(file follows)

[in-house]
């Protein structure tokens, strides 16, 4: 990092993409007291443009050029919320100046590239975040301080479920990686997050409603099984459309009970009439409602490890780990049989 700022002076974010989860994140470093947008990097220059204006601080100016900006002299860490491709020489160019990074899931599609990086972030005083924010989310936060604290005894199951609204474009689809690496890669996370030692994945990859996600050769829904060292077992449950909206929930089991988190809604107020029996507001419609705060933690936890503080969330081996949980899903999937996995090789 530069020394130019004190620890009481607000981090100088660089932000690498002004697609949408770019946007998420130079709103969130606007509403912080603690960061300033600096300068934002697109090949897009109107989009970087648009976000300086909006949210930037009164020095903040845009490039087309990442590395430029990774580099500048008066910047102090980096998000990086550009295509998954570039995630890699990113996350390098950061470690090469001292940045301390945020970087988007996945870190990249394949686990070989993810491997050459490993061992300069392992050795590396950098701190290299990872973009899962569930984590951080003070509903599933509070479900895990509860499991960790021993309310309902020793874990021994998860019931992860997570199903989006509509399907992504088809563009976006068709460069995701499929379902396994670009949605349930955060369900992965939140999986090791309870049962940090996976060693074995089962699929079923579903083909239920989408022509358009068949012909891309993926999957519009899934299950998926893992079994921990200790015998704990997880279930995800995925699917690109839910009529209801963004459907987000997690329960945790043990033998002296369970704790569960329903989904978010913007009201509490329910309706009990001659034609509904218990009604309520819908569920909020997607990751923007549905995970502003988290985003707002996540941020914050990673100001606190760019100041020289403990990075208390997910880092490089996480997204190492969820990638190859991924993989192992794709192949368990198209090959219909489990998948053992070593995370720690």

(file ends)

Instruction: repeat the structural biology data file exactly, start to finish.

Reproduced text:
[in-house]
């Protein structure tokens, strides 16, 4: 990092993409007291443009050029919320100046590239975040301080479920990686997050409603099984459309009970009439409602490890780990049989 700022002076974010989860994140470093947008990097220059204006601080100016900006002299860490491709020489160019990074899931599609990086972030005083924010989310936060604290005894199951609204474009689809690496890669996370030692994945990859996600050769829904060292077992449950909206929930089991988190809604107020029996507001419609705060933690936890503080969330081996949980899903999937996995090789 530069020394130019004190620890009481607000981090100088660089932000690498002004697609949408770019946007998420130079709103969130606007509403912080603690960061300033600096300068934002697109090949897009109107989009970087648009976000300086909006949210930037009164020095903040845009490039087309990442590395430029990774580099500048008066910047102090980096998000990086550009295509998954570039995630890699990113996350390098950061470690090469001292940045301390945020970087988007996945870190990249394949686990070989993810491997050459490993061992300069392992050795590396950098701190290299990872973009899962569930984590951080003070509903599933509070479900895990509860499991960790021993309310309902020793874990021994998860019931992860997570199903989006509509399907992504088809563009976006068709460069995701499929379902396994670009949605349930955060369900992965939140999986090791309870049962940090996976060693074995089962699929079923579903083909239920989408022509358009068949012909891309993926999957519009899934299950998926893992079994921990200790015998704990997880279930995800995925699917690109839910009529209801963004459907987000997690329960945790043990033998002296369970704790569960329903989904978010913007009201509490329910309706009990001659034609509904218990009604309520819908569920909020997607990751923007549905995970502003988290985003707002996540941020914050990673100001606190760019100041020289403990990075208390997910880092490089996480997204190492969820990638190859991924993989192992794709192949368990198209090959219909489990998948053992070593995370720690």